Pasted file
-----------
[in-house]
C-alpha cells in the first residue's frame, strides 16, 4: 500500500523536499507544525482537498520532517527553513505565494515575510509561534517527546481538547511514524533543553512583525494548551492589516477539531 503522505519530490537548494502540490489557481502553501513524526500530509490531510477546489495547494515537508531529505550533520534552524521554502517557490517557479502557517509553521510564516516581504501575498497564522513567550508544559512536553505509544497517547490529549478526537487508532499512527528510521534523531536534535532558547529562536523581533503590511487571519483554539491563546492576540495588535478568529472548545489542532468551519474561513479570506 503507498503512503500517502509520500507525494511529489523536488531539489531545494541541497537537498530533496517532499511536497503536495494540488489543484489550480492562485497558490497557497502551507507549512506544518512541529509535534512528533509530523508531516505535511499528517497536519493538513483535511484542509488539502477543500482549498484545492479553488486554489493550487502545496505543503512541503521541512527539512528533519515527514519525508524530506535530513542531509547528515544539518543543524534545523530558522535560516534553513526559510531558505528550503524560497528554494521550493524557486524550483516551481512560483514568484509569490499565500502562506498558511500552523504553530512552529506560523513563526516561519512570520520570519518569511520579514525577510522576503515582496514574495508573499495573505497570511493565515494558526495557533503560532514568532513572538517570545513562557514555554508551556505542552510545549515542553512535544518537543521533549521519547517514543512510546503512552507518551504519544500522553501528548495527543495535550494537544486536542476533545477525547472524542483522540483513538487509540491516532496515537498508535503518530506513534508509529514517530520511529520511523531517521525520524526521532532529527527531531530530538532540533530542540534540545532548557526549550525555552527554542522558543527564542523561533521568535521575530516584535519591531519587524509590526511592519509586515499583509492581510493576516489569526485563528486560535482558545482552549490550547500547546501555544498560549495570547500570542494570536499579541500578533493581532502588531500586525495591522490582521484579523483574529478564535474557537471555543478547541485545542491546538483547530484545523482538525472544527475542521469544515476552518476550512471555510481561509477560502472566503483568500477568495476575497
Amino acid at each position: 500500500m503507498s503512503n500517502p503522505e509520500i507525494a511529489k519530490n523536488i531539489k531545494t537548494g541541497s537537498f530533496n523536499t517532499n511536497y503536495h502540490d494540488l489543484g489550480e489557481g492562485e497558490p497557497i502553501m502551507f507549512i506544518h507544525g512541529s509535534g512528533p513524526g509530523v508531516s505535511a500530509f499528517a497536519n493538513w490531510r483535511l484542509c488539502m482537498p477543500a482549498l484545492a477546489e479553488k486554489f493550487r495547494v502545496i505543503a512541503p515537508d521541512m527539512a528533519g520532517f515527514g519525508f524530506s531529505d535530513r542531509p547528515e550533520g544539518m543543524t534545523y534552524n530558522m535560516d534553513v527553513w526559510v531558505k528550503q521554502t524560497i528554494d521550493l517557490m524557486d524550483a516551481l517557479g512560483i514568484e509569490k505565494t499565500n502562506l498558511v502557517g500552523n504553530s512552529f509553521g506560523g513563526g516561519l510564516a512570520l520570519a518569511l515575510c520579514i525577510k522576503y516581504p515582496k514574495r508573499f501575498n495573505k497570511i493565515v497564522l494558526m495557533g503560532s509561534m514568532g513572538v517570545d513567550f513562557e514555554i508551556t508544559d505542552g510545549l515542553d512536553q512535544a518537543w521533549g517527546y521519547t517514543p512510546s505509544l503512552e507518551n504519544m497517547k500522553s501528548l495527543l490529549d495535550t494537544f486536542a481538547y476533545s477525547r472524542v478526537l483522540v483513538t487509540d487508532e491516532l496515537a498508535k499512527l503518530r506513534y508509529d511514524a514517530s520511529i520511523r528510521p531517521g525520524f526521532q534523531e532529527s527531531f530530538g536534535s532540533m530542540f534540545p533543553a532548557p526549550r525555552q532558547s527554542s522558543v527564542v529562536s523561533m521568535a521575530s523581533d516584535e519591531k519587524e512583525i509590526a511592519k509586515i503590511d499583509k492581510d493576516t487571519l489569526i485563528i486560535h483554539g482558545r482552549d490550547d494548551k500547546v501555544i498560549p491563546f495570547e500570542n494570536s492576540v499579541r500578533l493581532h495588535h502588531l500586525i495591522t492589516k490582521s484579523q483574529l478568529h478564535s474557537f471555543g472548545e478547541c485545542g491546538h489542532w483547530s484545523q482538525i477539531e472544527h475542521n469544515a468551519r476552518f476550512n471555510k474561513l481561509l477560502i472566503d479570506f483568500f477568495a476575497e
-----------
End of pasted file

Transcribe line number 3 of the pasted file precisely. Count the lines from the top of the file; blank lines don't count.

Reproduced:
Amino acid at each position: 500500500m503507498s503512503n500517502p503522505e509520500i507525494a511529489k519530490n523536488i531539489k531545494t537548494g541541497s537537498f530533496n523536499t517532499n511536497y503536495h502540490d494540488l489543484g489550480e489557481g492562485e497558490p497557497i502553501m502551507f507549512i506544518h507544525g512541529s509535534g512528533p513524526g509530523v508531516s505535511a500530509f499528517a497536519n493538513w490531510r483535511l484542509c488539502m482537498p477543500a482549498l484545492a477546489e479553488k486554489f493550487r495547494v502545496i505543503a512541503p515537508d521541512m527539512a528533519g520532517f515527514g519525508f524530506s531529505d535530513r542531509p547528515e550533520g544539518m543543524t534545523y534552524n530558522m535560516d534553513v527553513w526559510v531558505k528550503q521554502t524560497i528554494d521550493l517557490m524557486d524550483a516551481l517557479g512560483i514568484e509569490k505565494t499565500n502562506l498558511v502557517g500552523n504553530s512552529f509553521g506560523g513563526g516561519l510564516a512570520l520570519a518569511l515575510c520579514i525577510k522576503y516581504p515582496k514574495r508573499f501575498n495573505k497570511i493565515v497564522l494558526m495557533g503560532s509561534m514568532g513572538v517570545d513567550f513562557e514555554i508551556t508544559d505542552g510545549l515542553d512536553q512535544a518537543w521533549g517527546y521519547t517514543p512510546s505509544l503512552e507518551n504519544m497517547k500522553s501528548l495527543l490529549d495535550t494537544f486536542a481538547y476533545s477525547r472524542v478526537l483522540v483513538t487509540d487508532e491516532l496515537a498508535k499512527l503518530r506513534y508509529d511514524a514517530s520511529i520511523r528510521p531517521g525520524f526521532q534523531e532529527s527531531f530530538g536534535s532540533m530542540f534540545p533543553a532548557p526549550r525555552q532558547s527554542s522558543v527564542v529562536s523561533m521568535a521575530s523581533d516584535e519591531k519587524e512583525i509590526a511592519k509586515i503590511d499583509k492581510d493576516t487571519l489569526i485563528i486560535h483554539g482558545r482552549d490550547d494548551k500547546v501555544i498560549p491563546f495570547e500570542n494570536s492576540v499579541r500578533l493581532h495588535h502588531l500586525i495591522t492589516k490582521s484579523q483574529l478568529h478564535s474557537f471555543g472548545e478547541c485545542g491546538h489542532w483547530s484545523q482538525i477539531e472544527h475542521n469544515a468551519r476552518f476550512n471555510k474561513l481561509l477560502i472566503d479570506f483568500f477568495a476575497e